(NEXSTAR) — Texas drivers looking to drive cleaner will have to fork out more money to do it, starting Sept. 1. Earlier this week, Gov. Greg Abbott signed Senate Bill 505 into law, which will establish a $400 fee to register an electric vehicle in Texas — in addition to a $200 annual fee.
That’s in addition to annual Texas vehicle registration fees, which cost $50.75 for most passenger vehicles/trucks. In total, a new EV owner could pay over $650 the first year.
The bill was approved by the Texas Senate in March and approved by the state House last month. The author of SB 505, Republican Sen. Robert Nichols, said the law aims to make sure EV owners are paying their fair share of state highway funding, which is paid for by gasoline/diesel fuel tax dollars.
“We recognized some time ago that each time an all-electric vehicle does get on the road and displaces a gasoline or diesel vehicle the state highway fund loses money,” Nichols said in March. “So the object here is to try to identify how much money do we lose on both state and federal and try to make that up with a fee adjustment.”
Currently, Texas’ gas tax is 20 cents per gallon, with the average driver paying $9.52 per month in state fuel taxes, according to the Texas Department of Transportation. As Gizmodo explains, U.S. Energy Information Administration data shows the average Texas driver consumed around 55 million British thermal units (BTU) of motor gasoline in 2018. To convert BTUs into gallons, the EIA recommends 1 gallon = 120,238 BTU.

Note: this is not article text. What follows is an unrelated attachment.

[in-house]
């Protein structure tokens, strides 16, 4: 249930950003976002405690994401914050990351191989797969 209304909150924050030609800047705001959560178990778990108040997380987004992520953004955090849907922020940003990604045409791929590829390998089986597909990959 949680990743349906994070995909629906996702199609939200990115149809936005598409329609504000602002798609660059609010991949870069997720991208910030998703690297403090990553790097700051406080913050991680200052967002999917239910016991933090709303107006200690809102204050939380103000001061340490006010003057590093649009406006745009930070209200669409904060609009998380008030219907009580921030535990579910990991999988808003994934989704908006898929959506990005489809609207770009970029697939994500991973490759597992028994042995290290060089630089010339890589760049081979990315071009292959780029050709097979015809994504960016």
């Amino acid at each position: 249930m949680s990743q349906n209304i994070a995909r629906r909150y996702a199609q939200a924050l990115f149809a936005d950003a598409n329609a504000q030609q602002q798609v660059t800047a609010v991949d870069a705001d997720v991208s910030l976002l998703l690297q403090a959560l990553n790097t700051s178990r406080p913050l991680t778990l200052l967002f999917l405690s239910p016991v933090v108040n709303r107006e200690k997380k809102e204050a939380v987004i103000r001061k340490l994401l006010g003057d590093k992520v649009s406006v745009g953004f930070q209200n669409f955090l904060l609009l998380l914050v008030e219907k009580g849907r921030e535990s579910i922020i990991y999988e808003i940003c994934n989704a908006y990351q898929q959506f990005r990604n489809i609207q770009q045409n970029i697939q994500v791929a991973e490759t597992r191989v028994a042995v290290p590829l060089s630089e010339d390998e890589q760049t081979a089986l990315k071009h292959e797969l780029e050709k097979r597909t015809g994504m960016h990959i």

Measured this way, the average Texan uses 457 gallons of gasoline each year, meaning they pay around $91.40 in fuel taxes. Consumer Reports Senior Policy Analyst for Transportation and Energy, Chris Harto, wrote last year that bills like SB 505 would punish EV owners, since the average Texan actually only contributes around $71 per year, based on their data review.
Given even the higher figure, $91.40, EV owners in Texas would actually be paying around $500 more in fuel taxes their first year of ownership.
And Texas isn’t alone in charging EV owners.
As the National Conference of State Legislatures reports, at least 32 states require special registration fees for electric vehicles. Additionally, 19 also collect fees for plug-in hybrid vehicles.
As detractors of such laws argue, it’s a concern that these laws are unfair to those wanting to consume less — in addition to potentially being camouflaged support of the gasoline industry by lawmakers.
“Consumers should not be punished for choosing a cleaner, greener car that saves them money on fuel and maintenance,” CR policy analyst Dylan Jaff wrote in April. “The fees proposed in this bill will establish an inequitable fee scale for EV owners, and will not provide a viable solution to the long-standing issue of road funding revenue.”